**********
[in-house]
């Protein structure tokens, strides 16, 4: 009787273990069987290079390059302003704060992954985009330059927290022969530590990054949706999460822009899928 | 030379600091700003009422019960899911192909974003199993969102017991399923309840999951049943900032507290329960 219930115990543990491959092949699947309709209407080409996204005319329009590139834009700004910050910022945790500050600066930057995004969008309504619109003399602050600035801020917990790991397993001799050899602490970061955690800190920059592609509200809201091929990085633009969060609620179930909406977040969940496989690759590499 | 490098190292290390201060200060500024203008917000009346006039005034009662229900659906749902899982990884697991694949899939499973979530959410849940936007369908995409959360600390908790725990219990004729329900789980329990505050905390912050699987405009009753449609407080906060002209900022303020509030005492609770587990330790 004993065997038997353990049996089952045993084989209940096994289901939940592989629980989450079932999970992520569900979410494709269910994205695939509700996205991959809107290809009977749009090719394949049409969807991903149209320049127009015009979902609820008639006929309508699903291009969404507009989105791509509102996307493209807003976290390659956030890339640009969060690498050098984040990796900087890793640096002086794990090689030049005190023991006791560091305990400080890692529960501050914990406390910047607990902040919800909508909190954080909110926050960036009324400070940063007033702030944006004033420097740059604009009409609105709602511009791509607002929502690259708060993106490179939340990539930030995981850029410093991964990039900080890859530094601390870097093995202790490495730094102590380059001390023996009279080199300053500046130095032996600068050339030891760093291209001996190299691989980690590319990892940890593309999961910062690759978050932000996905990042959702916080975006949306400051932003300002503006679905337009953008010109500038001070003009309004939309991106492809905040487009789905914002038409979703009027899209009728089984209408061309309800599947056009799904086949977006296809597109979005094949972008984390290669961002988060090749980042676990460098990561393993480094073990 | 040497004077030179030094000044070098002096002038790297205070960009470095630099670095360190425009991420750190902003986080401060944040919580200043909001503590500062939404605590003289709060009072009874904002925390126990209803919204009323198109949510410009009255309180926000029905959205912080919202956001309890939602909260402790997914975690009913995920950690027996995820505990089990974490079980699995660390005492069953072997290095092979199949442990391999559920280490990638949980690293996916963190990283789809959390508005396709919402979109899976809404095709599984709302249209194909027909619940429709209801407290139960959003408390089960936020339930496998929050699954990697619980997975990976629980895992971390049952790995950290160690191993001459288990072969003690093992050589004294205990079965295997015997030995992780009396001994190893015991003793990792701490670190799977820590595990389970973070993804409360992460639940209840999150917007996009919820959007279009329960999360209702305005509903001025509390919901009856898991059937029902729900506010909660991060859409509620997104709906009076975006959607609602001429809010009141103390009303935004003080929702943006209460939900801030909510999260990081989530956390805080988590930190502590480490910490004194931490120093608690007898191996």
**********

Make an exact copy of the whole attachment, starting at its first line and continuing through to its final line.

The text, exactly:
[in-house]
């Protein structure tokens, strides 16, 4: 009787273990069987290079390059302003704060992954985009330059927290022969530590990054949706999460822009899928 | 030379600091700003009422019960899911192909974003199993969102017991399923309840999951049943900032507290329960 219930115990543990491959092949699947309709209407080409996204005319329009590139834009700004910050910022945790500050600066930057995004969008309504619109003399602050600035801020917990790991397993001799050899602490970061955690800190920059592609509200809201091929990085633009969060609620179930909406977040969940496989690759590499 | 490098190292290390201060200060500024203008917000009346006039005034009662229900659906749902899982990884697991694949899939499973979530959410849940936007369908995409959360600390908790725990219990004729329900789980329990505050905390912050699987405009009753449609407080906060002209900022303020509030005492609770587990330790 004993065997038997353990049996089952045993084989209940096994289901939940592989629980989450079932999970992520569900979410494709269910994205695939509700996205991959809107290809009977749009090719394949049409969807991903149209320049127009015009979902609820008639006929309508699903291009969404507009989105791509509102996307493209807003976290390659956030890339640009969060690498050098984040990796900087890793640096002086794990090689030049005190023991006791560091305990400080890692529960501050914990406390910047607990902040919800909508909190954080909110926050960036009324400070940063007033702030944006004033420097740059604009009409609105709602511009791509607002929502690259708060993106490179939340990539930030995981850029410093991964990039900080890859530094601390870097093995202790490495730094102590380059001390023996009279080199300053500046130095032996600068050339030891760093291209001996190299691989980690590319990892940890593309999961910062690759978050932000996905990042959702916080975006949306400051932003300002503006679905337009953008010109500038001070003009309004939309991106492809905040487009789905914002038409979703009027899209009728089984209408061309309800599947056009799904086949977006296809597109979005094949972008984390290669961002988060090749980042676990460098990561393993480094073990 | 040497004077030179030094000044070098002096002038790297205070960009470095630099670095360190425009991420750190902003986080401060944040919580200043909001503590500062939404605590003289709060009072009874904002925390126990209803919204009323198109949510410009009255309180926000029905959205912080919202956001309890939602909260402790997914975690009913995920950690027996995820505990089990974490079980699995660390005492069953072997290095092979199949442990391999559920280490990638949980690293996916963190990283789809959390508005396709919402979109899976809404095709599984709302249209194909027909619940429709209801407290139960959003408390089960936020339930496998929050699954990697619980997975990976629980895992971390049952790995950290160690191993001459288990072969003690093992050589004294205990079965295997015997030995992780009396001994190893015991003793990792701490670190799977820590595990389970973070993804409360992460639940209840999150917007996009919820959007279009329960999360209702305005509903001025509390919901009856898991059937029902729900506010909660991060859409509620997104709906009076975006959607609602001429809010009141103390009303935004003080929702943006209460939900801030909510999260990081989530956390805080988590930190502590480490910490004194931490120093608690007898191996």